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Kate Hoppe headshot
Kate Hoppe/Manager, Marketing, Communications & Strategic Projects
2 mins read·June 30th, 2015

Melbourne’s Eastern Suburbs Chinese Focused MHPN has gone from strength to strength since starting in 2013

Since starting two years ago, Melbourne’s Eastern Suburbs Chinese Focused MHPN has gone from strength to strength, meeting quarterly to discuss rich and diverse issues with a special focus on supporting the growing Chinese population, not just in the Eastern region but also in the Northern and Southern regions.

MHPN supports nine other networks with a special interest in culturally and linguistically diverse issues. See what’s available in your area.

Inclusive and working toward destigmatising mental illness in the Chinese community

With an average of 15 professionals attending each meeting, this network includes social workers, counsellors, general practitioners, psychiatrists, psychologists, and mental health nurses. As an open network, it aims to promote not only the sharing of professional knowledge to facilitate better outcomes for clients, but also to destigmatise mental illness in the Chinese community.

The network is coordinated by Maria Yap, a former mental health clinician, who currently manages two Commonwealth funded initiatives: the Alcohol and other Drug (AOD)/Mental Health capacity building project at MonashLink Community Health Service, and the Inner East Partners in Recovery (IEPIR) Program led by the Inner East Melbourne Medicare Local. The MonashLink project involves the establishment of a Chinese AOD Counselling Service while the IEPIR Program has Chinese speaking Support Facilitators and project workers that reach out to people with severe and persistent mental illness and their families and carers.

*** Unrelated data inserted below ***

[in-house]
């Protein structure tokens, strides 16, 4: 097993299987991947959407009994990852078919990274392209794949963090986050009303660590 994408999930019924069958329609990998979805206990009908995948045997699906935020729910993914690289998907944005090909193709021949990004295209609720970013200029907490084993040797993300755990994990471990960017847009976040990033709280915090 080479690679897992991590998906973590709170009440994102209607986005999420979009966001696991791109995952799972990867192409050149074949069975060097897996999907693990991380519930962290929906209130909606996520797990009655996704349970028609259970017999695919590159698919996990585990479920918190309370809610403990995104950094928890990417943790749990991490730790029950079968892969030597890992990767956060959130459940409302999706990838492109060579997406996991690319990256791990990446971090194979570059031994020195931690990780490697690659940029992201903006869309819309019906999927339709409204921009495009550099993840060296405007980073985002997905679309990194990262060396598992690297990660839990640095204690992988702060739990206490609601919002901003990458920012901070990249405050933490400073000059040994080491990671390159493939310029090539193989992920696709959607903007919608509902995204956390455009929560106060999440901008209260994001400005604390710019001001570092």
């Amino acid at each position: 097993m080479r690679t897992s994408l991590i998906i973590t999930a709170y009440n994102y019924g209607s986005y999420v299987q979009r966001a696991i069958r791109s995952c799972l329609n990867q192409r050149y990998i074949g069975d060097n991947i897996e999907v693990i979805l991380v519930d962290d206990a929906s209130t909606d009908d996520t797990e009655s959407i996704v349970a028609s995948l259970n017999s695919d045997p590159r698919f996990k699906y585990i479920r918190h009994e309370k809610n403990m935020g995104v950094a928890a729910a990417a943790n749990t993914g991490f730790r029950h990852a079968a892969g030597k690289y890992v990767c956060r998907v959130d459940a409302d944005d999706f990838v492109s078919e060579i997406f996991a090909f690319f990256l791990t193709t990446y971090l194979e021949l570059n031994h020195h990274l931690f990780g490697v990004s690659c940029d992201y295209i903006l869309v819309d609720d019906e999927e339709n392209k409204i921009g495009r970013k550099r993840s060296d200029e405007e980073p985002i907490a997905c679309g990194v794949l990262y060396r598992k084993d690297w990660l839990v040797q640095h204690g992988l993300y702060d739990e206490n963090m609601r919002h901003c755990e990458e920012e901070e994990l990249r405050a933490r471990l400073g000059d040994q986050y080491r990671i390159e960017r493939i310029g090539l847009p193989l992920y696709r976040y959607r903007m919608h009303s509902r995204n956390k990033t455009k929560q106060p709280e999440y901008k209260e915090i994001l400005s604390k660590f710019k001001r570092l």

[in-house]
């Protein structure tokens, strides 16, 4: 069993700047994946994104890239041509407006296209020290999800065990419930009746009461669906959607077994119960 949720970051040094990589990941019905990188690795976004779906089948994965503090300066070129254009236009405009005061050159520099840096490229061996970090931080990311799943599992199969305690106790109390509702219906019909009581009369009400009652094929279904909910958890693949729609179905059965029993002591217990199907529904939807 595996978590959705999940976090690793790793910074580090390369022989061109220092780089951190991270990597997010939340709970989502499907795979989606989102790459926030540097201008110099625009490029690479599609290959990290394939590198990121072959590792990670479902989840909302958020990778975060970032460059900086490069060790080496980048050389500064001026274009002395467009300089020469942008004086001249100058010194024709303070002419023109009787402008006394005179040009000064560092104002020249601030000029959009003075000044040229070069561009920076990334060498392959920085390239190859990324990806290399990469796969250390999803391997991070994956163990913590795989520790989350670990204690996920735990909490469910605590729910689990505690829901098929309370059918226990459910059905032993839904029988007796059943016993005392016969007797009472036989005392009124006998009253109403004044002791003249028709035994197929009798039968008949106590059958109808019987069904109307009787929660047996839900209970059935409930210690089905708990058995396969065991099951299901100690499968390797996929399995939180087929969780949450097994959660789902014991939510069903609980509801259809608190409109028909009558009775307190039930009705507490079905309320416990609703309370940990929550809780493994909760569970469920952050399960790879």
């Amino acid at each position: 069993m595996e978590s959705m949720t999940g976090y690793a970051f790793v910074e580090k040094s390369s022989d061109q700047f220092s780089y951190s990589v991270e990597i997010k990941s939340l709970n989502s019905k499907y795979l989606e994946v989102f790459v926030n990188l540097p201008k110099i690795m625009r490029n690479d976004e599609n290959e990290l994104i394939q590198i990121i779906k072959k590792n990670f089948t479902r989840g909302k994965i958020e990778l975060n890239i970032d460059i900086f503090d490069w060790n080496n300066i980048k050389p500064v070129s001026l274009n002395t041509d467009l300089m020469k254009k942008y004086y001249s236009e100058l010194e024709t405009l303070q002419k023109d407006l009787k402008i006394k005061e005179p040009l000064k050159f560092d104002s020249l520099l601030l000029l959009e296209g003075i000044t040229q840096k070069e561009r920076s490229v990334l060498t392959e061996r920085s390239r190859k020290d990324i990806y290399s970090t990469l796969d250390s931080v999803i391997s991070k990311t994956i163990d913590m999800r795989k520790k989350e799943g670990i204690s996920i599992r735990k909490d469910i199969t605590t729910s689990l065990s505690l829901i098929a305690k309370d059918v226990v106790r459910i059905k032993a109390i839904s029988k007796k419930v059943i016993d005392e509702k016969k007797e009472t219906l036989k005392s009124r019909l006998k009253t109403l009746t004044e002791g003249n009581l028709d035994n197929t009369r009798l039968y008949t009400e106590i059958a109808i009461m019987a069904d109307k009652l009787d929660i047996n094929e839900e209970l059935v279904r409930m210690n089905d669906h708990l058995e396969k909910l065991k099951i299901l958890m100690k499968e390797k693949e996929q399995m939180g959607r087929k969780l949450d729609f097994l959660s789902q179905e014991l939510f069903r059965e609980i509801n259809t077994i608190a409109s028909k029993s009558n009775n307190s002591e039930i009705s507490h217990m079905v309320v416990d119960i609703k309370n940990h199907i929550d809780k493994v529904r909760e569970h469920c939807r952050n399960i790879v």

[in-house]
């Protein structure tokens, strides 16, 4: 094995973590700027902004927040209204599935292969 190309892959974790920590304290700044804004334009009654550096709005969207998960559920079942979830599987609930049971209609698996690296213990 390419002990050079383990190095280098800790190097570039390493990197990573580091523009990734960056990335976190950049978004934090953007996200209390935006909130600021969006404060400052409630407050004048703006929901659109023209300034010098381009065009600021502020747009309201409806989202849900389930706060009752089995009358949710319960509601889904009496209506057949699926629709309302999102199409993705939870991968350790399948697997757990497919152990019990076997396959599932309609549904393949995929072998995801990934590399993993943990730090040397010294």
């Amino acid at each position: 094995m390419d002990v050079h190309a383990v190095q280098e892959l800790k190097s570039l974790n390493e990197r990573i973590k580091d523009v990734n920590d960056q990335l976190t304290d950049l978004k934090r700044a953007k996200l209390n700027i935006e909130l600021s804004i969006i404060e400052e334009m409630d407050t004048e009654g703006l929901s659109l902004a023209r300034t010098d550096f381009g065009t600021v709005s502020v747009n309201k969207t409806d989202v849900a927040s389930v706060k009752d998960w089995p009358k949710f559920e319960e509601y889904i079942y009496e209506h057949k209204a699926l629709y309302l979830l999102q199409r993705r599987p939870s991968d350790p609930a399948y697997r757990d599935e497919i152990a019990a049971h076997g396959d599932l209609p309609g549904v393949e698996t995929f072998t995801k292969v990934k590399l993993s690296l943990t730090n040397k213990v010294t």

Issues discussed are varied and topical

Topics discussed in the past year included:

  • Managing serious and persistent mental illness in people of Chinese background
  • Applicability of ‘Small Figures Work’ in Counselling Chinese clients
  • Mental health issues in the Chinese community: views from two spiritual leaders
  • Family violence in the Chinese speaking community: Hong Kong and Melbourne experience

Members attend because of the tangible benefits

Members have said:

  • It is an opportunity to meet professionals from a diverse range of backgrounds. The topics presented were relevant to my work.
  • This is the meeting where we can share our knowledge and expertise. It is also good to liaise and build up networking for future referrals.
  • It is a highly valued opportunity for information exchange and is socially enjoyable too.
  • This networking activity allows the exchange of experiences, exploration of existing systemic problems, brainstorming,  familiarisation of different areas of work, as well as a way for us to support each other.
  • This network expands our referral base and professional resources. It allows us to collaborate with colleagues to destigmatise mental illness and improve services to Chinese individuals and families.
  • The meetings develop cross-cultural awareness. As a counsellor in private practice, I have limited exposure in working with CALD communities so this is a great way to learn about what’s best practice in this field.

According to Maria, “This is a lively and engaged group of professionals working in the mental health sector and we would welcome the participation of more local general practitioners. Although the topics are Chinese focused, the meetings are always in English.”

June’s meeting had more than 20 participants and saw Professor Daniel Wong lead a discussion by asking whether Chinese Carers are different from any other carers.

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The Mental Health Professionals’ Network (MHPN) respectfully acknowledges the Wurundjeri and the Boon Wurrung people of the Kulin nation, the Traditional Owners and Custodians of the land on which our office is situated. We also acknowledge Traditional Owners of Country throughout Australia and pay our respects to their Elders past and present.